The Clippers were the last team in the NBA to make their debut this season, but fans who didn’t stay up late to catch the second half of the TNT doubleheader didn’t miss anything they hadn’t seen a million times before. Chris Paul and Blake Griffin were threading passes through traffic, DeAndre Jordan was rolling to the rim and missing free throws, and J.J. Redick was running off screens and firing jumpers. The Clippers are exactly how you remember them. They still don’t have a fifth starter they can rely on, they are still getting into altercations with other teams, and they are still working the refs within an inch of their lives.
The same old Clippers were more than enough to beat the Blazers, who put up a good fight in a 114–106 loss. Winning a regular-season game in October hardly counts as revenge for losing a playoff series, but it’s a reminder that the Blazers beat an injury-riddled Clippers squad in the first round last season, one that didn’t have either Paul or Griffin available by the end of the series. It was the latest in a long string of playoff heartbreaks for the Clippers, who have famously never advanced out of the second round despite being one of the best teams in the NBA over the past five seasons. All those defeats hang over the franchise like a dark cloud, and it’s impossible to think about anything this team does without wondering whether it will help it get over the hump in May and June.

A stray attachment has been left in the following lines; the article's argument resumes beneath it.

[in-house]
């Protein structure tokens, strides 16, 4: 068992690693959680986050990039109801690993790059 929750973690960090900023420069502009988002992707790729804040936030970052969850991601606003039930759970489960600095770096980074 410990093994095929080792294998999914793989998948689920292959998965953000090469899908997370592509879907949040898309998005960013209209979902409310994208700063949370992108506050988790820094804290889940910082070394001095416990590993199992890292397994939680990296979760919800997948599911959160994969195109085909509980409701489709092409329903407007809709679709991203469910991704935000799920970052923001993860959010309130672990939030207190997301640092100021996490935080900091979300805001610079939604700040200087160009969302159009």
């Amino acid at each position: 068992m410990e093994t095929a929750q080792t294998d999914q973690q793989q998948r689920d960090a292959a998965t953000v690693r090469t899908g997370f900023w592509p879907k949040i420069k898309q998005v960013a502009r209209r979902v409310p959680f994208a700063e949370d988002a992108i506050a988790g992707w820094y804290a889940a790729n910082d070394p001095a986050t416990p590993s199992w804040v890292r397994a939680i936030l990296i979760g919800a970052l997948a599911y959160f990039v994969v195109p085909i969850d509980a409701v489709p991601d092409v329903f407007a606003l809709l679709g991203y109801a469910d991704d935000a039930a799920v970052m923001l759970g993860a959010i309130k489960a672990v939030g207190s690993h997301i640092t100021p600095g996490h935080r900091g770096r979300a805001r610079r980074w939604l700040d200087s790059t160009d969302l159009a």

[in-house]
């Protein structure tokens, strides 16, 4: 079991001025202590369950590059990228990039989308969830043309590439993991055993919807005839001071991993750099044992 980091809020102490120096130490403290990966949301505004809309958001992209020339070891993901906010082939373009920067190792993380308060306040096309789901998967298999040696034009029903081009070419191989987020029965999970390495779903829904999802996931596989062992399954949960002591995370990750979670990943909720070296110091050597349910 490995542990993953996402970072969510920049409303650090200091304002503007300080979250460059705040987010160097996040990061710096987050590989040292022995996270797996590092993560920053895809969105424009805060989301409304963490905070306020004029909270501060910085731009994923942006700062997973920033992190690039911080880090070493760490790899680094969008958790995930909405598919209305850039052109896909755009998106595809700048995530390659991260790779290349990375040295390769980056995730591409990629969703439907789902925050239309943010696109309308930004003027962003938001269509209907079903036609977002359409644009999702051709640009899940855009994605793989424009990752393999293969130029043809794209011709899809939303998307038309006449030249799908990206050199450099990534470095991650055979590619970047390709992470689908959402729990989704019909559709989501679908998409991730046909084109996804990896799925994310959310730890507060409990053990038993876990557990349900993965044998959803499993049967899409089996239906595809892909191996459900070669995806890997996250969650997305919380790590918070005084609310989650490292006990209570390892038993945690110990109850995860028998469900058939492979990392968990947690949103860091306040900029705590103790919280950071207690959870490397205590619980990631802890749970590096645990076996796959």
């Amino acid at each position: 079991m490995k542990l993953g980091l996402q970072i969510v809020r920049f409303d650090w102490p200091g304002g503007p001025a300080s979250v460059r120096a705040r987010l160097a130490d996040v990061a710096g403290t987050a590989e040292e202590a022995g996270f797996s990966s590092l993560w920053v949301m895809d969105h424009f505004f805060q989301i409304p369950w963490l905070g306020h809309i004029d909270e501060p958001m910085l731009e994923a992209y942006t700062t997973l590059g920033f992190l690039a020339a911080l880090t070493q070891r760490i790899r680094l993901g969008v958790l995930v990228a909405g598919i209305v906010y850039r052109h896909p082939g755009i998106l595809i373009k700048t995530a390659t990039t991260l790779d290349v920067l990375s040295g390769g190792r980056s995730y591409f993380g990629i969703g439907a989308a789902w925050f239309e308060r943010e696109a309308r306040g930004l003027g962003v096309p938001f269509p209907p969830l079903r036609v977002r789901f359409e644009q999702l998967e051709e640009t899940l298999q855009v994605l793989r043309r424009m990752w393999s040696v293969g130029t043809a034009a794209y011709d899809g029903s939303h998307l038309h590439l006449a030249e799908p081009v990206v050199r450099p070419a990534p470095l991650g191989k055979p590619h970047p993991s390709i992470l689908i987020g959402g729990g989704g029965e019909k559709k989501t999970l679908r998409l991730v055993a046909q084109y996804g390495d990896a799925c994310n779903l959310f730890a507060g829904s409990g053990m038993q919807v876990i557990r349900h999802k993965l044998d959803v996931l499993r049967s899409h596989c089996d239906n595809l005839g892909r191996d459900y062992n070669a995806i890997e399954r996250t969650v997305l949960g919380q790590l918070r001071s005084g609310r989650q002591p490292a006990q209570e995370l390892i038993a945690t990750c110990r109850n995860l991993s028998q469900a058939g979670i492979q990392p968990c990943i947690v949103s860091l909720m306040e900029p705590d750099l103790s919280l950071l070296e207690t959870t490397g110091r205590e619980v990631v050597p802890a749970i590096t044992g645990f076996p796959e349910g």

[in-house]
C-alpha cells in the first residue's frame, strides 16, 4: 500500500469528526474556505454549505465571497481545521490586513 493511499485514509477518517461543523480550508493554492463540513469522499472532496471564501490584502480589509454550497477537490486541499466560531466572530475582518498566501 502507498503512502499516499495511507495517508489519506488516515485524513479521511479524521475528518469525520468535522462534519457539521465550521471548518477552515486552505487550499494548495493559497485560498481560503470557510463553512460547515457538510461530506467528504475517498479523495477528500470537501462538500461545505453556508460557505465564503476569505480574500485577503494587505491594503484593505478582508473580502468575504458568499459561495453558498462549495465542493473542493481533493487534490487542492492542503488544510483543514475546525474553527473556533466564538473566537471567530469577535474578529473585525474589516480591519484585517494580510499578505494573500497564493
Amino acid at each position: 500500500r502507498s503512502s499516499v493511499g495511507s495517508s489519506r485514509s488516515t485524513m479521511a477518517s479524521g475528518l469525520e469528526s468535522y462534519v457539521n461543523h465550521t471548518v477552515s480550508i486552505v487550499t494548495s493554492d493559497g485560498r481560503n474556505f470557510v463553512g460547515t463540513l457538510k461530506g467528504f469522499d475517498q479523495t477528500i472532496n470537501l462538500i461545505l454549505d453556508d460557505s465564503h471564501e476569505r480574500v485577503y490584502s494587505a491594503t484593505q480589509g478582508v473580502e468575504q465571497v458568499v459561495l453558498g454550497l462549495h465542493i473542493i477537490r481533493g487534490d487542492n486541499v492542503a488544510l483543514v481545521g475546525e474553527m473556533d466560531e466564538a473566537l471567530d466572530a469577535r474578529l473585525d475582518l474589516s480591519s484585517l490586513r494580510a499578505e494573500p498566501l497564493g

The Clippers have been relevant for so long that they’ve watched in real time the way in which the league has changed around them while they have stayed the same. The best example of that is the guy who was guarding Griffin on Thursday. The Blazers’ starting power forward last season was Noah Vonleh, an athletic 6-foot-10 big man with a developing outside shot. This season, the Blazers went smaller at the position, shifting Al-Farouq Aminu, a former Clippers lottery pick, from the 3 to the 4. Against the Blazers, Griffin adjusted the way in which he attacked his defender. Instead of exploiting his speed to get around bigger and slower defenders, he used his strength to overpower smaller and thinner ones. Blake is trying to expand his shooting range this season (he shot 1-for-3 from the 3-point line against Portland), but his biggest matchup advantage against the Blazers came when he put his defender on his back and sealed him in the lane.